Jens Stoltenberg praises collective efforts based on deal between Turkey and EU to halt refugee influx into Europe, warning authorities that human traffickers could change their routes
Collective efforts by Turkey and the EU are making a difference in the refugee crisis and the number of refugees and illegal migrants crossing the Aegean Sea from Turkey into Europe is falling significantly, said NATO chief Jens Stoltenberg on Thursday.
NATO Secretary General Stoltenberg's comments came during a joint press conference with Turkish Foreign Minister Mevlut Cavusoglu in Ankara, where Stoltenberg is on an official visit.
In late March Turkey and the EU reached a deal aimed at decreasing the illegal influx of refugees into Europe.
The deal is mainly aimed at preventing people smugglers from sending refugees across the Aegean Sea into Greece.
As part of the deal Turkey will accept back refugees who crossed into Greece after March 20, while in return the EU will provide Turkey with financial aid, early visa-free travel and progress in its EU membership negotiations.
Stoltenberg praised the consequences of the deal, but he also warned authorities that human traffickers could change their routes.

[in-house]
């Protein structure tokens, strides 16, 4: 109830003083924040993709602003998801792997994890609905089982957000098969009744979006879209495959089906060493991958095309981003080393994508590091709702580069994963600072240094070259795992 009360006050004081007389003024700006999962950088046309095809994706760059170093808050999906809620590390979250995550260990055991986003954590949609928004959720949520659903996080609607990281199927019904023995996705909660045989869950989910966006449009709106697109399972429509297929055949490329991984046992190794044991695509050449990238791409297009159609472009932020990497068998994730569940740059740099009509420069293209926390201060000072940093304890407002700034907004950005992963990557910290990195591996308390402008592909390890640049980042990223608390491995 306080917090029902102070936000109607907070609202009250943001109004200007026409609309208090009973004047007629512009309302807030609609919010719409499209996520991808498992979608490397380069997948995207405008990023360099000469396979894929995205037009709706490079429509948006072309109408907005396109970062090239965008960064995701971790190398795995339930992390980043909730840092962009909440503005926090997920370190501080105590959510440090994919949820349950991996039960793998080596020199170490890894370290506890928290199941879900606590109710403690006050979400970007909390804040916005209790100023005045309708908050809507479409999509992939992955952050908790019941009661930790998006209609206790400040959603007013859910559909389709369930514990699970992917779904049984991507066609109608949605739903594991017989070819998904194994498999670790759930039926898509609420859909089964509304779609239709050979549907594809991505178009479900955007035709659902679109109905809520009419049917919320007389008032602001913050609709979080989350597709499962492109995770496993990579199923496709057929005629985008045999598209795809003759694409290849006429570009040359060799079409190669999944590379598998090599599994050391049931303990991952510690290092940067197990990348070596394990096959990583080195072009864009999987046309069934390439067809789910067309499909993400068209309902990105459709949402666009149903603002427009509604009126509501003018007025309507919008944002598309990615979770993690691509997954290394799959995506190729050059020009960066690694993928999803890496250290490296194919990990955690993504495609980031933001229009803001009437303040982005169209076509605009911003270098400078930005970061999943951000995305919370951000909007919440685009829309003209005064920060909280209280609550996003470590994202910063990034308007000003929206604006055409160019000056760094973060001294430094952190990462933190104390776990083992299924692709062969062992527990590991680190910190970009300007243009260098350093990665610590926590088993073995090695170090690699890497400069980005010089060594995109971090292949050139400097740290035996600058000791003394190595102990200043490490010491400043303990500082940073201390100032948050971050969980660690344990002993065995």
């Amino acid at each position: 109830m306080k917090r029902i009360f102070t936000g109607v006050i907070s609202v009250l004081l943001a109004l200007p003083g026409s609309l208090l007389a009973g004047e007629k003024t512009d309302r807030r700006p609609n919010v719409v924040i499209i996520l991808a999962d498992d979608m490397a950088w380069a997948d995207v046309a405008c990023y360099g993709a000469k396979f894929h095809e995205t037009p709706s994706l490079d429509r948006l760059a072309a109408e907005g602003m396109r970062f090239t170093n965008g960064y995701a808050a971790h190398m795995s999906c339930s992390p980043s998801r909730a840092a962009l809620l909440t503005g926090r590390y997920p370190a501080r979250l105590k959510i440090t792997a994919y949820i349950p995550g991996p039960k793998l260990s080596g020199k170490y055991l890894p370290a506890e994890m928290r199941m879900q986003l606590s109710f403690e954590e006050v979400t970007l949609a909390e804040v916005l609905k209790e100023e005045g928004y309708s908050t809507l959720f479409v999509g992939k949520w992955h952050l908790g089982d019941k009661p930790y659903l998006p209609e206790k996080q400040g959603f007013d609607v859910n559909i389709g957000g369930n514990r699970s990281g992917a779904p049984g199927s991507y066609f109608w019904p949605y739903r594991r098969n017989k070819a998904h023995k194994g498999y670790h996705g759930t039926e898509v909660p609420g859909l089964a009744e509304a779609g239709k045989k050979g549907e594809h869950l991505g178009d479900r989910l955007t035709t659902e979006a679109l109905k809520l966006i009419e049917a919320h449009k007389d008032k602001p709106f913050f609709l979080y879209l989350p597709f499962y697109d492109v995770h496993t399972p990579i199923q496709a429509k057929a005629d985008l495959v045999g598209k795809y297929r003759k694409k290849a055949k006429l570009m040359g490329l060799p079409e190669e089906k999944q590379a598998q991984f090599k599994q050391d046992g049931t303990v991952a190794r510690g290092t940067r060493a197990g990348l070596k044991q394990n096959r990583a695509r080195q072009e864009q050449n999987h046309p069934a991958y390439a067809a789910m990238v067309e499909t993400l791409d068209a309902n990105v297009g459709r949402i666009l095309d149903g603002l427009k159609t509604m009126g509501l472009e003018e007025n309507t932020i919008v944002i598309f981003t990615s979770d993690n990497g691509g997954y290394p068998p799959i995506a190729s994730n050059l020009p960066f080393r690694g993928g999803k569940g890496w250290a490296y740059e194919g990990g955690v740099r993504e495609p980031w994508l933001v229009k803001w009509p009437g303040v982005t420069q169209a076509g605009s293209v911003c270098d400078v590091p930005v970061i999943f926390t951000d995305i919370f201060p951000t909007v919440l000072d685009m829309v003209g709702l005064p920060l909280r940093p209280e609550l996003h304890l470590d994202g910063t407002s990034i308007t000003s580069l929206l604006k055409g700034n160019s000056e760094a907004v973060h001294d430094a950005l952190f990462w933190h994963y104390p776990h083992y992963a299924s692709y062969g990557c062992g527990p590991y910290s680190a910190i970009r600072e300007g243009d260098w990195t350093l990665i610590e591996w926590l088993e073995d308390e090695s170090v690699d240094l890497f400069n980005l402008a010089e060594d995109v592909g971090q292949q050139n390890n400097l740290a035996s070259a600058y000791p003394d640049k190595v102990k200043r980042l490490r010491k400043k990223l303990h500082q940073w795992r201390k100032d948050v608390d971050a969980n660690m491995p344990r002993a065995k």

"It confirms that our collective efforts are making a difference," he said.
"We need to remain flexible because the people smugglers can shift their routes very rapidly."
Moreover, Stoltenberg said the main hope for ending the refugee crisis lies with a peaceful resolution to the conflict Syrian, which has claimed the lives of hundreds of thousands people and forced millions of others to flee the country.
Stating a ceasefire is the best option for Syria, Stoltenberg criticised Russia for providing military support to the Bashar al Assad regime.
"Despite the announced partial withdrawal, we see that Russia maintains a considerable military presence in support of the Assad regime in Syria," Stoltenberg said.
"The Syrian ceasefire is under strain. But it remains the best basis for a negotiated peaceful solution to the crisis."
Russia began its aerial campaign in Syria in September 2015, stating it was directed against the DAESH terrorist group. However, the US and NATO have said Moscow has conducted more air strikes on opposition forces fighting against Assad than DAESH.
On March 15, Russia began to pull the bulk of its military forces - including SU-34 fighter jets - out of Syria. The unexpected decision raised hopes for the ongoing Syrian peace talks but Russia has not fully pulled back its forces in the country, as Russian forces and aircraft still remain stationed in northwest Latakia.